By Yoga Aprillianno dan Irwantja
from Kolaborasi Pantau Gambut
The impact of damaged peatland ecosystems knows no administrative boundaries. Take, for instance, the smoke from forest and land fires (karhutla) that easily traverses land and sea. Inhaling this smoke clearly causes respiratory distress for anyone. On a broader scale, these fires can exacerbate global climate conditions. Communities living far from peatlands can also experience the "fruits" of this damage.
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Both physical and mental health of many people are at stake. Besides respiratory issues, anxiety disorders due to the increasingly evident environmental degradation are spreading across various countries. Young people are the most affected group by this ecological anxiety. A survey of 10,000 individuals aged 16–25 from 10 countries found that 84% experience anxiety due to climate change. Many of them find looking toward the future to be a frightening prospect.

Eco-anxiety, a common term for this condition, is an emotional response to the escalating ecological crisis. Individuals are at risk of experiencing chronic fear of an environmental apocalypse. The causes are diverse, ranging from trauma caused by disasters, living in disaster-affected areas, to excessive consumption of information about the environmental crisis. Even those not directly affected by disasters but who have close risks and connections can experience eco-anxiety.

According to the DSM-5 (Diagnostic and Statistical Manual of Mental Disorders), eco-anxiety is not classified as a mental health disorder. However, if left unaddressed over the long term, this worry and fear can become real and impact health. Feelings of anger and despair can emerge, manifesting physically and mentally, potentially spiraling out of control and causing dangerous disturbances.

The sense of helplessness in reducing environmental damage makes various community groups, including young people, vulnerable to anxiety. They often feel that their efforts are too insignificant to alter the root causes, which are usually large-scale and challenging to address. Not only is it difficult to reduce the impact, but understanding the basic issues and challenges within each sector requires significant time and effort. The cross-sectoral overlaps are highly complex and cannot be tackled individually. Thus, personal efforts often seem to have negligible effects on the environment.

Pantau Gambut has identified at least 15 topics intersecting with peatland issues. Some of these include climate change, indigenous communities, culture, gender, energy, international relations, carbon trading, and more. Each topic carries its own complexities before being integrated into a comprehensive discussion on peatlands. High dedication is needed to engage in these discussions, yet it is also essential to maintain a balanced awareness to avoid becoming overwhelmed, which could lead to further distress.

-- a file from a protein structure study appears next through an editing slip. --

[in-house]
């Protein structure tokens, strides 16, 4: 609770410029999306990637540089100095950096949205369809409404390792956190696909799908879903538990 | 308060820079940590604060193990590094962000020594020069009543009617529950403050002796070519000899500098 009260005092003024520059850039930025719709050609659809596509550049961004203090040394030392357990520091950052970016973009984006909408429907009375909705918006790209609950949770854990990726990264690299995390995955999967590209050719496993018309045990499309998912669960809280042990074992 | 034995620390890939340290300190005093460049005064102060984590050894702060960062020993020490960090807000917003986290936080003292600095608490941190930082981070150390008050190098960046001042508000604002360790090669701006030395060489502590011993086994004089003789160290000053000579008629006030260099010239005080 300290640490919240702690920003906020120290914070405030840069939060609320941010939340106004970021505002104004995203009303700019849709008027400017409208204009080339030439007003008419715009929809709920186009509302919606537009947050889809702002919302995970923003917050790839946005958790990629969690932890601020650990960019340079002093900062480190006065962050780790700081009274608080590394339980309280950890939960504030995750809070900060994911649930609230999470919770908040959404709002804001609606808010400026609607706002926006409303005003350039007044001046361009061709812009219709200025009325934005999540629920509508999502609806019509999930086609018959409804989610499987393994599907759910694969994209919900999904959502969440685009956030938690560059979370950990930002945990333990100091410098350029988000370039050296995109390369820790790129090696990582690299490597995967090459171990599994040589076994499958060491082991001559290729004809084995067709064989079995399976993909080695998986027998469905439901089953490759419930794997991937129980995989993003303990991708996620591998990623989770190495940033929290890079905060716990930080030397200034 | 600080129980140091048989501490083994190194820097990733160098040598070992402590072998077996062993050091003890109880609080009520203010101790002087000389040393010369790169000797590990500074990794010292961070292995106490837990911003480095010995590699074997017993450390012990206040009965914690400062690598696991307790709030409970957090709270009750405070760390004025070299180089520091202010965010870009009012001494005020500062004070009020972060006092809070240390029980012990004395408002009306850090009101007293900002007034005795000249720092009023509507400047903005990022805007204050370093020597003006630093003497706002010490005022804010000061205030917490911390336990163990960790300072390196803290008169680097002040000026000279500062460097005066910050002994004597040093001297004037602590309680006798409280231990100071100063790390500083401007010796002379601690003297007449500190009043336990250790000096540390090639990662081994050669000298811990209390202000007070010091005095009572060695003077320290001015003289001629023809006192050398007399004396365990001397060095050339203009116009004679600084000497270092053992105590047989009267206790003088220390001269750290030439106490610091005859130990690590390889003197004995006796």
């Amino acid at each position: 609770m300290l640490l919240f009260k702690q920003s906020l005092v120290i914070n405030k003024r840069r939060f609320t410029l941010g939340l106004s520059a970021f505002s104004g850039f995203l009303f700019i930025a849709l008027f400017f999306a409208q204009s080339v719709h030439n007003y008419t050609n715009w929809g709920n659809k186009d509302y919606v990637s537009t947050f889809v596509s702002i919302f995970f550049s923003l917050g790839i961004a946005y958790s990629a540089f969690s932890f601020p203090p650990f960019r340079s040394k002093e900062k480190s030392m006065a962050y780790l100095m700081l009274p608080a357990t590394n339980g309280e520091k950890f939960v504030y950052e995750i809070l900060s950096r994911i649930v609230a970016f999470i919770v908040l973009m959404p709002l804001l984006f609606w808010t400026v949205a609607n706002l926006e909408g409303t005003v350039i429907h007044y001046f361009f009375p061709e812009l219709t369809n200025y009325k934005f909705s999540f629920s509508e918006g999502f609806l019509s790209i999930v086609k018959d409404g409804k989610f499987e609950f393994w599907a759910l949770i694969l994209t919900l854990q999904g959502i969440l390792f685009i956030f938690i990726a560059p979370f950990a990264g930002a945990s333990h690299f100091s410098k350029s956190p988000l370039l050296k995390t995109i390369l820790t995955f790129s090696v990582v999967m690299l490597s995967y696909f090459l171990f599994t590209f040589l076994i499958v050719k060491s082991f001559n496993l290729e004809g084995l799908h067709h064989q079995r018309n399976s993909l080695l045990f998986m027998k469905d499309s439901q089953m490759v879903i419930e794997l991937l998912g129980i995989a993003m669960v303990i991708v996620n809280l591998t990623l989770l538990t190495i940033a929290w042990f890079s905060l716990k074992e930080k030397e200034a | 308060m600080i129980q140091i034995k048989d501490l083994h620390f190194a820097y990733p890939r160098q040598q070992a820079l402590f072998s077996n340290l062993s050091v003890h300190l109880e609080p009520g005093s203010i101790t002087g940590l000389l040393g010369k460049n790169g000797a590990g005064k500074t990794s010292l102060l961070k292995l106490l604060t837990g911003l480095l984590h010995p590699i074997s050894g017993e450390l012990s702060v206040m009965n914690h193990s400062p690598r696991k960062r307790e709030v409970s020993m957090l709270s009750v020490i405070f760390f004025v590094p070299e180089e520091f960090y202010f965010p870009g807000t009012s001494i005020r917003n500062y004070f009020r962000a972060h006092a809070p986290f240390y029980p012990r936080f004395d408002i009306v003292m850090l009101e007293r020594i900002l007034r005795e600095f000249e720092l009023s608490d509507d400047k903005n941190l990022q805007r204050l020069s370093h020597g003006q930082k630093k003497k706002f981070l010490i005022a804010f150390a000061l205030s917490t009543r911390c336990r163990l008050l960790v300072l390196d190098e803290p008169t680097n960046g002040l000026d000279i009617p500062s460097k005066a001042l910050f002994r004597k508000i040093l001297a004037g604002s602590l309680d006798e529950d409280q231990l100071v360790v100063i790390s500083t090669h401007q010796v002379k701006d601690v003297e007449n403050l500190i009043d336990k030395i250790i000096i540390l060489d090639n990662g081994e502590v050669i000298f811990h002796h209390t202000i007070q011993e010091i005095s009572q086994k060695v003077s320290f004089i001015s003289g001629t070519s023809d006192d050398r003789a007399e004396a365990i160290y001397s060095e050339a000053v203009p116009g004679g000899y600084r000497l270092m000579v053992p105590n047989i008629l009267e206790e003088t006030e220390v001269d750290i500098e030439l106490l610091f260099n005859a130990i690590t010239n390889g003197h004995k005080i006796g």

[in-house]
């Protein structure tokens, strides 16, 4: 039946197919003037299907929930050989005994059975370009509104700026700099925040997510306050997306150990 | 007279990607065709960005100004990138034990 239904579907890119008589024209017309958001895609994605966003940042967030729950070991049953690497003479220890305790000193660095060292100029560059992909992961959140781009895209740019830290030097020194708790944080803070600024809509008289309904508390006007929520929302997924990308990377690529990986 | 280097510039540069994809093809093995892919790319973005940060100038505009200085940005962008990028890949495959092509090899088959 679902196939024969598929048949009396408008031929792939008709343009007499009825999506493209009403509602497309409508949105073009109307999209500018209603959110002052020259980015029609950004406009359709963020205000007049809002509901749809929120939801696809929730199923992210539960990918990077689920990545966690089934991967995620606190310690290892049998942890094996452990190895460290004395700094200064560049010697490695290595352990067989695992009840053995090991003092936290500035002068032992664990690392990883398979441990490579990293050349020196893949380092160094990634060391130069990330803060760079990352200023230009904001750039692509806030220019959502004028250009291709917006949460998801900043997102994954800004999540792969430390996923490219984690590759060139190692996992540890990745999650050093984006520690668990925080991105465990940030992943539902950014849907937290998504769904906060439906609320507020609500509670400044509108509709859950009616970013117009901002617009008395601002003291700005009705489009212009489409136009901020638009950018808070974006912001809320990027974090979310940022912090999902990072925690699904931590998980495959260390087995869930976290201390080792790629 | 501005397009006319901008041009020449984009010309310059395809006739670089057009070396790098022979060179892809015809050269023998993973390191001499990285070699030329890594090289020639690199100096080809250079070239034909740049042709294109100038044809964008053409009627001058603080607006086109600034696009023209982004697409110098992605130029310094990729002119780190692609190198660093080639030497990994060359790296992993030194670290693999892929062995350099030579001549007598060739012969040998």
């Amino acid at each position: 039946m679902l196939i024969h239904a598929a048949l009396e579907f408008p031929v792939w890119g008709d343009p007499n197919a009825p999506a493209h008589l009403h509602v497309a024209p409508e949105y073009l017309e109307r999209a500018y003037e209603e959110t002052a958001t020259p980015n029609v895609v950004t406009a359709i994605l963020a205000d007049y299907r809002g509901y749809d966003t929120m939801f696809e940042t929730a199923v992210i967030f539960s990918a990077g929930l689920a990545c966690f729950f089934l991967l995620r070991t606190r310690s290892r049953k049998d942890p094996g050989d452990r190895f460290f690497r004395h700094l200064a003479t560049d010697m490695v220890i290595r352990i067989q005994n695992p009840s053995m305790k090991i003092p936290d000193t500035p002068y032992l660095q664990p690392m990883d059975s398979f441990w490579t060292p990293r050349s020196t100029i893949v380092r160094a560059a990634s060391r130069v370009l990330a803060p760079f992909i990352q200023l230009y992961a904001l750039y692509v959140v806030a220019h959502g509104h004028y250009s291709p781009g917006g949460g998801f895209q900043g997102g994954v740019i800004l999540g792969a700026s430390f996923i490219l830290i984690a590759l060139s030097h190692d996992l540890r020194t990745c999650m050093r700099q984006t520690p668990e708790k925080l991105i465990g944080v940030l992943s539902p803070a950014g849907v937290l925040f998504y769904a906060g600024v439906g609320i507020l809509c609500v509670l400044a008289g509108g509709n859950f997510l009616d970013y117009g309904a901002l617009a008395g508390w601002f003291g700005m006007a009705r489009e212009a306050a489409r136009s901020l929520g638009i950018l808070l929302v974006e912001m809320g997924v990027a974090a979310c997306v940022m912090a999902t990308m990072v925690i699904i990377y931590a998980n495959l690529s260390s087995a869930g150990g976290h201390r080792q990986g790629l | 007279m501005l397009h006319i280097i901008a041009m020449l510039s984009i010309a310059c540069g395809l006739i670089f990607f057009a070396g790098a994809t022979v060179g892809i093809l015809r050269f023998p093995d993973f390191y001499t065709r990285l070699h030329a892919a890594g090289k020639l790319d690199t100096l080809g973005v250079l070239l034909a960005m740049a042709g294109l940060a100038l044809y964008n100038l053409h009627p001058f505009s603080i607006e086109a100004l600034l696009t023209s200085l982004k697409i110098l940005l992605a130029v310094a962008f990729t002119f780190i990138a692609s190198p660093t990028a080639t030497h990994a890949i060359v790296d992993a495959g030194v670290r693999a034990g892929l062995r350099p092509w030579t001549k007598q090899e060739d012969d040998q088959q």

The emergence of anxiety, coupled with the desire for everything to be alright, actually indicates that someone cares about environmental issues. However, it is crucial to maintain both physical and mental health while processing all the information related to disasters and crises at hand. There is no need to undertake grand actions all at once. By sharing news and stories about peatlands through social media, we effectively become conduits for filtering and selecting essential information to absorb.

Purchasing peat-friendly products produced by local SMEs is another enjoyable way to contribute to peatland conservation. Items such as woven products made from purun and rattan, Liberica coffee, processed swamp buffalo milk, and virgin coconut oil (VCO) are examples of commodities that are friendly to the peatland ecosystem. Besides the visual pleasure of shopping, this activity also supports local communities, enabling them to sustain themselves without relying on the productivity of monoculture plantations, which directly or indirectly harm peatlands.

Engaging in activities related to peatland conservation within your local community can also be beneficial. Collective efforts with others can create a support system, providing mutual encouragement and helping you engage in positive activities, connect with new people, and avoid feelings of isolation.

If anxiety and intrusive thoughts start to interfere with daily life, it is advisable to seek help from professionals such as psychologists or psychiatrists. Proper treatment will prevent harmful effects. We should not let the "fruits" from afar continue to cause distress. You are valuable! Just like the distant peatland ecosystem.

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